You’re a good person, right? Then why are you doing bad things?
A few days ago, I noticed that my bank account was a little higher than expected. I did a bit of reconciling and saw that due to over-generosity on the part of our bank, we had been compensated twice for a fraudulent transaction that we had been hit with last week. As it wasn’t an insignificant amount, I’ve been kind of at a loss what to do. Should I call and let them know that they made a mistake? I would obviously call and complain if they hadn’t reimbursed me. However, when I think of calling the bank, I start thinking about my how it’s going to benefit me. As I know it won’t, I don’t do anything.
They’re a big bank, I think. What do I owe them? They’ll eventually figure out the error and take the money back. What advantage is there for me to let them know otherwise? And, during that time, I have a slightly larger account balance. I’m not spending the money in the account, so no one can say that I’m doing anything wrong.
The Freakonomics podcast recently had an interesting episode called “Does Doing Good Give You License to Be Bad?” In it, they talked about how, generally, companies that practice corporate giving usually attract higher quality workers, which is awesome. However, what’s less awesome is that those individuals also have a tendency to steal more and cheat more than those who work for companies that don’t practice corporate giving. Strange, hunh?
We have entered in an interesting psychological area called “moral reasoning”, which is when people allow themselves to do bad things because they think their positive actions act like a counterbalance to whatever transgressions they are doing. You hold open a door to a stranger, so who is really going to fault you for stealing a cookie from the counter. You help your neighbor with their yard work, so why feel bad when you take their paper?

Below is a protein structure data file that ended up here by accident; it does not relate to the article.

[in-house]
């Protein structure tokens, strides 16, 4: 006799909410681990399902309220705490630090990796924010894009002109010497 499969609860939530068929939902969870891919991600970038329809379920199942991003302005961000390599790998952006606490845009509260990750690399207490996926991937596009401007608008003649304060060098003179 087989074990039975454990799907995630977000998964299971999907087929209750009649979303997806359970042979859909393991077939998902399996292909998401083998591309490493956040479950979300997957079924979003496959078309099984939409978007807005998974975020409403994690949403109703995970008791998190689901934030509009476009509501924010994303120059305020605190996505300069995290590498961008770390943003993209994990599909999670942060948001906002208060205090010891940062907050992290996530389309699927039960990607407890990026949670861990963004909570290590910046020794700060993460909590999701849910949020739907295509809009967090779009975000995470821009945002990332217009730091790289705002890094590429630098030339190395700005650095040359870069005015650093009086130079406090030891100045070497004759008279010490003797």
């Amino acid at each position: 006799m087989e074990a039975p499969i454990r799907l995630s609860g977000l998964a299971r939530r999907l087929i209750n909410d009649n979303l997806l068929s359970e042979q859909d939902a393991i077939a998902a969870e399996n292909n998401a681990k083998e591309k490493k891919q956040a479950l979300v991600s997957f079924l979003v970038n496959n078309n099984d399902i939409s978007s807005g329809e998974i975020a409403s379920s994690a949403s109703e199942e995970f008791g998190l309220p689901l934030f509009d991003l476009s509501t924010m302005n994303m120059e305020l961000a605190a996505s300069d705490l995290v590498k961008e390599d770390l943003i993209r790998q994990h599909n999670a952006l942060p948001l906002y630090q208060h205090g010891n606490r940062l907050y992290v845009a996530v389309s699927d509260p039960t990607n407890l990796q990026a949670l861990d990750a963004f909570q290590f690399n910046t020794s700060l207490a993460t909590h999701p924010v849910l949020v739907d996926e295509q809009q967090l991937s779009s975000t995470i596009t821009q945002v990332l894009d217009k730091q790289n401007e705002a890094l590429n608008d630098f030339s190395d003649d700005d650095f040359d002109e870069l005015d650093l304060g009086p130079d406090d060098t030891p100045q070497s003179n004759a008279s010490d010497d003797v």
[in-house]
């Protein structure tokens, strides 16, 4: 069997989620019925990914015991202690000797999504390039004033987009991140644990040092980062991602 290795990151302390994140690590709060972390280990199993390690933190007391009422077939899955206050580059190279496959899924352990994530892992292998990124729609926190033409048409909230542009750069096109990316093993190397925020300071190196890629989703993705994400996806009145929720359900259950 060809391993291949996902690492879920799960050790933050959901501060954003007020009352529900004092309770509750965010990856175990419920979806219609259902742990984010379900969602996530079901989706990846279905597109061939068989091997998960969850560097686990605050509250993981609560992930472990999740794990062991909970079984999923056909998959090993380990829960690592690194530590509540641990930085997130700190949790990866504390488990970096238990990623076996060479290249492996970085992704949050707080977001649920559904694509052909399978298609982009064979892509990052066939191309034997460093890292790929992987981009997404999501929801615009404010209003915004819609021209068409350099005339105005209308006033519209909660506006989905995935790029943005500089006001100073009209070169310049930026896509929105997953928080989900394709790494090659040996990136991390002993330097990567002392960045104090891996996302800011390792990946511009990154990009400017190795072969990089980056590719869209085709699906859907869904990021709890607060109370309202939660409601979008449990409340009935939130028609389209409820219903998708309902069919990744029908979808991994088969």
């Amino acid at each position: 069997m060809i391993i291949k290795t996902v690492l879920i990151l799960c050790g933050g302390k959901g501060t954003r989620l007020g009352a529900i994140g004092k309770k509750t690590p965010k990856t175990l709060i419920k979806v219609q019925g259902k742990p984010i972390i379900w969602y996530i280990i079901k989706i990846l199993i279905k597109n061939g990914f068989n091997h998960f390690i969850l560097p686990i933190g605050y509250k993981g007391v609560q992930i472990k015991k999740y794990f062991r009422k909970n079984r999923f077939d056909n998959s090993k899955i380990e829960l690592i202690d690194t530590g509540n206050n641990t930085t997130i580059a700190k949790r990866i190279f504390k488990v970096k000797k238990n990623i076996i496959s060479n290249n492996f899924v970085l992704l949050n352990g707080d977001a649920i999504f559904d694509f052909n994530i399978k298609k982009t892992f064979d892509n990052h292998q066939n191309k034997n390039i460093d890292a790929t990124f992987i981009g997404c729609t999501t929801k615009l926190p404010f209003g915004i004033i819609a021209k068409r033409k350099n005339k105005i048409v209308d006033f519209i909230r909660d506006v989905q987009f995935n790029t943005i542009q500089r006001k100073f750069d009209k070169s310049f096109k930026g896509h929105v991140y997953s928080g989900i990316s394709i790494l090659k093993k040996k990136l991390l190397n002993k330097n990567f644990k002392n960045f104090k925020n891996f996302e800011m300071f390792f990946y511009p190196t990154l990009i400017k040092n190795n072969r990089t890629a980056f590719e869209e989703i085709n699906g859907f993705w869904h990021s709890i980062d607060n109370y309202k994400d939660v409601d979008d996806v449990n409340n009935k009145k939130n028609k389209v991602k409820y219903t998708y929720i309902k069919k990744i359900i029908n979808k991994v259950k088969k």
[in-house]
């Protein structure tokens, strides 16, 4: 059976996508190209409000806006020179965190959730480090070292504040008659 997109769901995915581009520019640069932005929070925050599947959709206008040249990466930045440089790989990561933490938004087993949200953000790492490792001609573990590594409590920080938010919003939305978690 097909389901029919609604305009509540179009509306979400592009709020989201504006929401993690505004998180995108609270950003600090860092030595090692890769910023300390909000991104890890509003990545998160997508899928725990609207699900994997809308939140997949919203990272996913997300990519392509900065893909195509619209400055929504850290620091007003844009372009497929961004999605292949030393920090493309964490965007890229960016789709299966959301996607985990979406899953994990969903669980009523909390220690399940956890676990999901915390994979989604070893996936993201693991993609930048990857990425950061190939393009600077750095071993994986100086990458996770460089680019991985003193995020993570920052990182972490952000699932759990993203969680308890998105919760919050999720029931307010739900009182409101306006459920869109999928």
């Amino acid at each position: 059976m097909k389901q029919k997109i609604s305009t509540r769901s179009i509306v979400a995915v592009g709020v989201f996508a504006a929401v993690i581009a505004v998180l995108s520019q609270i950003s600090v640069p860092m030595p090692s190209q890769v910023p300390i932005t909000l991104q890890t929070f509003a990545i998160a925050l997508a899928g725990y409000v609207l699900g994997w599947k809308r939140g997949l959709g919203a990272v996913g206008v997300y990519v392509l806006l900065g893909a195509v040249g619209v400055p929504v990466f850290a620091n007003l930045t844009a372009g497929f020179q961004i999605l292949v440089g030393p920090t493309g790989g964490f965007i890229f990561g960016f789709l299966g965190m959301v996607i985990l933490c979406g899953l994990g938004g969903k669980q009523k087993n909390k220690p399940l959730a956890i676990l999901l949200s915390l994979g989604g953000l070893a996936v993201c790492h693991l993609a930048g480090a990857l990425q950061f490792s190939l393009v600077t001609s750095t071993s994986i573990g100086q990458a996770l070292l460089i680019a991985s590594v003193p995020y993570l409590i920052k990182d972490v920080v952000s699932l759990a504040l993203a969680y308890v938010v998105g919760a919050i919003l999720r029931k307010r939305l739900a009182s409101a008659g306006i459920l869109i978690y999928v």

Of course, few people think that we are a bad person. The situation is complex, we think. Petty theft from the office supply closet is a given in today’s modern society. Retail giants are gargantuan, child-labor machines run by Haitian warlords and I refuse to feel bad for abusing the returns policy at my local Nordstrom! Also, I volunteered at the food bank on Sunday, so don’t look at me like that!
Of course, it’s worse among those who have the greatest advantages. People with the highest incomes and largest social clout are the most likely to steal. But, partly, I think it is because we know they can get away with it.
Case in point, I’m a middle-aged, middle-class white guy who drives a Prius. Occasionally, I go faster than the speed limit, a fact that my daughters like to point out to me. I say, yes, that is true but I don’t really slow down. Seriously, who is going to stop me? I could be driving down the road with a sign painted on my back window saying “I JUST ROBBED A BANK” and cops would just shrug, or worse yet, think that I’m an investment banker.
Often, I would end a post like this with a statement that I will try to be a better, more deserving person. However, the more I think about moral reasoning, the more I notice it in everything I do. I’m constantly making (small) trade-offs for convenience or some real (or imagined) necessity. I think we all do, every day. Life is hard for the morally rigid and part of living is trying to get along without getting sucked under by guilt for our various choices.
However, moral reasoning, like many cognitive biases, is strongest when unacknowledged. However, the solution isn’t in shaming people who have done wrong, but rather reaffirming their positive, good nature and reminding them to live up to who they envision themselves to be.
Now, if you’ll excuse me, I have a call to my bank that I need to make.